Jim Lovell's Climb to the Stars

Essay by andreazentzHigh School, 11th gradeA+, January 2003

download word file, 10 pages 3.4

The sixties were a time of cultural upheavals, such as the horror of the Kennedy and King assassinations, the violence of protests, and the brutality of the war in Vietnam. And then something incredible happened: Human beings had taken the step into space, leaving their home planet to explore the universe. Astronaut Alan Shepard had just flown a fifteen-minute suborbital flight, America's first space mission. This inspired President John F. Kennedy to stand in front of a joint session of Congress on September 12, 1962 at Rice University in Houston, Texas. It was on this day he stated the unimaginable, "I believe this nation should commit itself, before this decade is out, to landing a man on the moon and returning him safely to the earth." The impact was immediate, and America began the race to the moon. This colossal goal was accomplished on July 20, 1969 when Neil Armstrong and Edwin Aldrin landed on the moon.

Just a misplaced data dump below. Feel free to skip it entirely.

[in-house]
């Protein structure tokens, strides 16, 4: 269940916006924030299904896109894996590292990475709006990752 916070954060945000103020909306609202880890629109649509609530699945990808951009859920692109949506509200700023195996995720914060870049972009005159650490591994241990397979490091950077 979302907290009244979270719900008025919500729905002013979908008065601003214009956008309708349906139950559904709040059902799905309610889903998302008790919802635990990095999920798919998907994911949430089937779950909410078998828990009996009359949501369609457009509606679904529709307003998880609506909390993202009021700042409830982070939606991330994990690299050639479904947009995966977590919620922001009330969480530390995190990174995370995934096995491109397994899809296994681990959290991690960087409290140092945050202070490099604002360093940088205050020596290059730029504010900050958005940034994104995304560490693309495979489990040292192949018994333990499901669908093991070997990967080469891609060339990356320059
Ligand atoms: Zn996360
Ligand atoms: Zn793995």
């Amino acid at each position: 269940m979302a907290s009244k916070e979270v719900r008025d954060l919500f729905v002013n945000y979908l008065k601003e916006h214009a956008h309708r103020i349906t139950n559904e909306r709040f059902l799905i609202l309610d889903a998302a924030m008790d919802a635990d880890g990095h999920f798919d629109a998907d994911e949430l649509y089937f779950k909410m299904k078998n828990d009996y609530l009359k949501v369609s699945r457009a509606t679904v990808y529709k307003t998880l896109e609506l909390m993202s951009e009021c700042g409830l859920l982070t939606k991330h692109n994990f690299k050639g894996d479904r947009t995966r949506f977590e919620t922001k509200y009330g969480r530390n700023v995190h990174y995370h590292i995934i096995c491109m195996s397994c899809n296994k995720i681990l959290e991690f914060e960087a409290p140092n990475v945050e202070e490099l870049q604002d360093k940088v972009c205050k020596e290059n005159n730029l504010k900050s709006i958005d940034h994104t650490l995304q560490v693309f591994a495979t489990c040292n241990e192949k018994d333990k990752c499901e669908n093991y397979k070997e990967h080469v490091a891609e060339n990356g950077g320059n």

By the 1970s traveling to the moon almost seemed "routine". But in April 1970 America was shocked when Jim Lovell radioed to mission control almost 200,000 miles from earth, "Houston, we have a problem." A major malfunction had crippled the Apollo 13 spacecraft, and Lovell and his crew worked together to survive. Jim Lovell is most widely known for his heroic efforts to save Apollo 13, but he also made important contributions to the Gemini and Apollo programs.

Jim Lovell was born on March 25, 1928, in Cleveland, Ohio. Even when he was young, he was fascinated with building his own model rockets made from mailing tubes and fueled by gunpowder mixed with airplane glue. His father was killed in a car accident when he was twelve, and his family was left with no means of support. Not long afterwards, they moved...